Have you done your taxes yet? Or do you, like many people (and um, us), jumble all that “Important: Tax Documents Enclosed” mail into a dusty pile until you get tired of your dad bugging you about it? Or, better yet, do you just decide to recycle that mail as cocktail coasters and then toss it gleefully in the trash, since the IRS must have much more important things to do than chase after your piddling salary?
Well, if you fall into the latter camp, you are in very fashionable company, save one detail: Domenico Dolce and Stefano Gabbana’s salaries are not quite so piddling, and they have been under investigation since 2008 for tax fraud (this is Italy, after all; these things take awhile) and were indicted in November for failing to pay taxes on more than $1 billion in income. It appears now that they may stand trial for criminal charges.
Tax-evasion cases for designers take place all the time, because paperwork is a bother and decidedly unglamorous. It's particularly rampant in Italy, the Times notes, "where tax evasion is regarded by many people, including some in the fashion world, as a national sport." However, this case is a little more serious than most because it appears that Dolce and Gabbana went to great lengths to defraud the tax system on purpose rather than simply being too caught up in their fabulousness to check their numbers. The Times reports:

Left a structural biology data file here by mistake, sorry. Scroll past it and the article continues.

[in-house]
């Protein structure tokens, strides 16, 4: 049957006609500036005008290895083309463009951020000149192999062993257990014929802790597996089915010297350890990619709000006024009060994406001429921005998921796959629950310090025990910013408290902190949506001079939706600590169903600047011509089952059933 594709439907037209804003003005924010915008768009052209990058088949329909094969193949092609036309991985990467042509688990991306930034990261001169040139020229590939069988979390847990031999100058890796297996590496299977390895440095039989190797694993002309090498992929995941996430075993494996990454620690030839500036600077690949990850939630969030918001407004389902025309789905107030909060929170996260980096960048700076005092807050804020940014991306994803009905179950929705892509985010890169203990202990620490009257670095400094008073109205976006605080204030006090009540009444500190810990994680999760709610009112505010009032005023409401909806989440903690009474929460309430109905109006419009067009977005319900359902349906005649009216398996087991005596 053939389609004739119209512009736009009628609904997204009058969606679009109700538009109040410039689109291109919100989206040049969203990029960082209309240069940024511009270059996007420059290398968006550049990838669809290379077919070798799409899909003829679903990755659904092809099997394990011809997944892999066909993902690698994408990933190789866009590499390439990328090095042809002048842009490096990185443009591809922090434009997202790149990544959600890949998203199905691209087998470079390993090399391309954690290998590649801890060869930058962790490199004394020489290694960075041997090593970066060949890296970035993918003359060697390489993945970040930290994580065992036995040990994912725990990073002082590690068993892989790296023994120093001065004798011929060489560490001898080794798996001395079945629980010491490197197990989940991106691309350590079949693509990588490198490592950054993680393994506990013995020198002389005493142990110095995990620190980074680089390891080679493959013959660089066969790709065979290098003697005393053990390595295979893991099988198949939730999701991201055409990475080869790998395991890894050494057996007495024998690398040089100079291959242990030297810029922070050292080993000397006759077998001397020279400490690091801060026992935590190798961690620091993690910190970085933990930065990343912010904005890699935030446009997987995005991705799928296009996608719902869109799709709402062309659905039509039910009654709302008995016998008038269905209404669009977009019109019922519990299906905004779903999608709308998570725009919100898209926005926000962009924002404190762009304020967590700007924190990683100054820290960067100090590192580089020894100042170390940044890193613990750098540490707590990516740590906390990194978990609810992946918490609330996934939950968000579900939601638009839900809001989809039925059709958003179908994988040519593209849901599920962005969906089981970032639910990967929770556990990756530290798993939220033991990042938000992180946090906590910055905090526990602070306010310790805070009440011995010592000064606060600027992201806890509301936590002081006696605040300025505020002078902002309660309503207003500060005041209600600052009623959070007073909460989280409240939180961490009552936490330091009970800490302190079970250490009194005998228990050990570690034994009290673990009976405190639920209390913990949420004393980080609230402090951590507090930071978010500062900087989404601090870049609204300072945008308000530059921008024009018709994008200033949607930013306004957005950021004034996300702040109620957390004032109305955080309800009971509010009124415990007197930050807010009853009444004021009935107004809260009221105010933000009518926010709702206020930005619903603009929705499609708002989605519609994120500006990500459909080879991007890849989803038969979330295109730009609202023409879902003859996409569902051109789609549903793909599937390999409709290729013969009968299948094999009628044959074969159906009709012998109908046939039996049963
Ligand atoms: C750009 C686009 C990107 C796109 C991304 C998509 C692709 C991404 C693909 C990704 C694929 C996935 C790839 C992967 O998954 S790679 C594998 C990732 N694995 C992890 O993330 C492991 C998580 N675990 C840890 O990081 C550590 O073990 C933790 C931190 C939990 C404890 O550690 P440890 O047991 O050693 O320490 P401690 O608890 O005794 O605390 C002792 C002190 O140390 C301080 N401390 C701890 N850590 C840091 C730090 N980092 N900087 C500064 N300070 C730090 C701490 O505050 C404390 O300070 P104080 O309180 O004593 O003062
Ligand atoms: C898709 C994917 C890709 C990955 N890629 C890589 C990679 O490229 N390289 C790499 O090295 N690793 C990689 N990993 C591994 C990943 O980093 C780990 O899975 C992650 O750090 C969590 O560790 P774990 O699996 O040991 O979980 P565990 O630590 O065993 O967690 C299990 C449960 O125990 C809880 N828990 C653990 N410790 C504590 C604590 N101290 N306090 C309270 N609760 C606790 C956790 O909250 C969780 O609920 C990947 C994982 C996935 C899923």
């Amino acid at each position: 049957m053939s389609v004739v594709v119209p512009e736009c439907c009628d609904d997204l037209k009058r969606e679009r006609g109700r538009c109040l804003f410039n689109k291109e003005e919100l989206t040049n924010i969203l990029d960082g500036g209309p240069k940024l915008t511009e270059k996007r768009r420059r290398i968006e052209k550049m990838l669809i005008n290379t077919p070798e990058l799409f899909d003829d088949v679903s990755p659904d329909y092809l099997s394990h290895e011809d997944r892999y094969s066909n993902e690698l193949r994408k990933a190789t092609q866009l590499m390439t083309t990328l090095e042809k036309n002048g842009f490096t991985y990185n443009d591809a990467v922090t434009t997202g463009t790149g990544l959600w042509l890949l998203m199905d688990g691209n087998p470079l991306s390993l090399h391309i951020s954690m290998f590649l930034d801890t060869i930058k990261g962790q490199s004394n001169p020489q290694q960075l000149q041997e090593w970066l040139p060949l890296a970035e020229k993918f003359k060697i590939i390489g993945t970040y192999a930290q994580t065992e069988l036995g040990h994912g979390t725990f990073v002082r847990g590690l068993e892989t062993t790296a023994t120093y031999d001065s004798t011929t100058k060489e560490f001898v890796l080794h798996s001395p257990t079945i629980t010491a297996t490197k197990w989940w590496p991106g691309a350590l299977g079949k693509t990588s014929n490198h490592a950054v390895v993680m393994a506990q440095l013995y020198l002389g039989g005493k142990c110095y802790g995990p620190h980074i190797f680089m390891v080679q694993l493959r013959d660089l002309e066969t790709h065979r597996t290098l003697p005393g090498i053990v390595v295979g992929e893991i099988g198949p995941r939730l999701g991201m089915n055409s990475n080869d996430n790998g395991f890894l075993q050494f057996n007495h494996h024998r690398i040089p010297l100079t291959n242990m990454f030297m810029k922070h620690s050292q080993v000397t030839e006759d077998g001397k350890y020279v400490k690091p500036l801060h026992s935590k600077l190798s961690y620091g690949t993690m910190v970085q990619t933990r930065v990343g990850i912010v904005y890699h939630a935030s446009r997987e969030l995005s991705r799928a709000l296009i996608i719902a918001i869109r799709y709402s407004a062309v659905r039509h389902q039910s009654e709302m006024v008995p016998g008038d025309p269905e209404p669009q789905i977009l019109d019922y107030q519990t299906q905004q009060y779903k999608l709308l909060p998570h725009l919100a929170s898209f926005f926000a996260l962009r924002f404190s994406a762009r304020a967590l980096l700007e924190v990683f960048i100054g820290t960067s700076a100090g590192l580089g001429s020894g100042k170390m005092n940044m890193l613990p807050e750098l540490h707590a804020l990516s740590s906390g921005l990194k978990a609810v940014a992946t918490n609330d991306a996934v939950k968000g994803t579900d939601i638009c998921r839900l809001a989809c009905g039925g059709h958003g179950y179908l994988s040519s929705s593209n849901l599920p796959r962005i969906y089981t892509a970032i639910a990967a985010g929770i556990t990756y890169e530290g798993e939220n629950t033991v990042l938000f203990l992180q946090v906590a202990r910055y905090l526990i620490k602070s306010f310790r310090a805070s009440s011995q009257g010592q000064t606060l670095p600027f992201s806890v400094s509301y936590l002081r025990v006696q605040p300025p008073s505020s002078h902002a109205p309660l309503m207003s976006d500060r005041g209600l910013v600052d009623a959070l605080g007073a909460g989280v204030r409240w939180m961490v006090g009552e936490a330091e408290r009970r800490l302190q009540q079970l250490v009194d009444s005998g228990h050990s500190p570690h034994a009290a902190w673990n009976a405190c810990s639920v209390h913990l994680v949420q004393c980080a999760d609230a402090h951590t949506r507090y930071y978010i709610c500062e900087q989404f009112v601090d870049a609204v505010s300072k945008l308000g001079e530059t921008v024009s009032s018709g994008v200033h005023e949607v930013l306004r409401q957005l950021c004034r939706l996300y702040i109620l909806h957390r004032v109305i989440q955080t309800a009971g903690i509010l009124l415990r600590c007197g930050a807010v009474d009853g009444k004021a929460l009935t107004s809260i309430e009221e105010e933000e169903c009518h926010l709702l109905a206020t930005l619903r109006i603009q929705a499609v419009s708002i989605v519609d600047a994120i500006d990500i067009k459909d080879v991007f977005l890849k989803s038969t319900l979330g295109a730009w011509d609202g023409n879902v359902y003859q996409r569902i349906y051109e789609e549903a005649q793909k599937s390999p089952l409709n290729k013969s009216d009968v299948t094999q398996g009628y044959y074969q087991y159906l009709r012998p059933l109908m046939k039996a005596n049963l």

What sets this case apart is that the designers stand accused of fraud. Papers filed by prosecutors in a Milan court allege a “criminal design” to defraud the state. Prosecutors contend that the Italian revenue service was duped out of taxes on the sale of the brands, which they claim were sold well below market value, and on the income from royalties, which were taxed in Luxembourg at a much lower rate than they would have been in Italy. The brands were sold for €360 million, or $508 million — an amount that investigators say was just under a third of their actual value, according to their own calculations.
So basically, Dolce and Gabbana have been accused of setting up a "dummy company" in Luxembourg to dodge taxes, and then not declaring the income they made from that company. Both designers have been charged, as well as three company executives and their tax advisor.
Authorities will determine this Friday if a criminal trial will take place. If it does, the designers could face a maximum sentence of five to seven years in prison.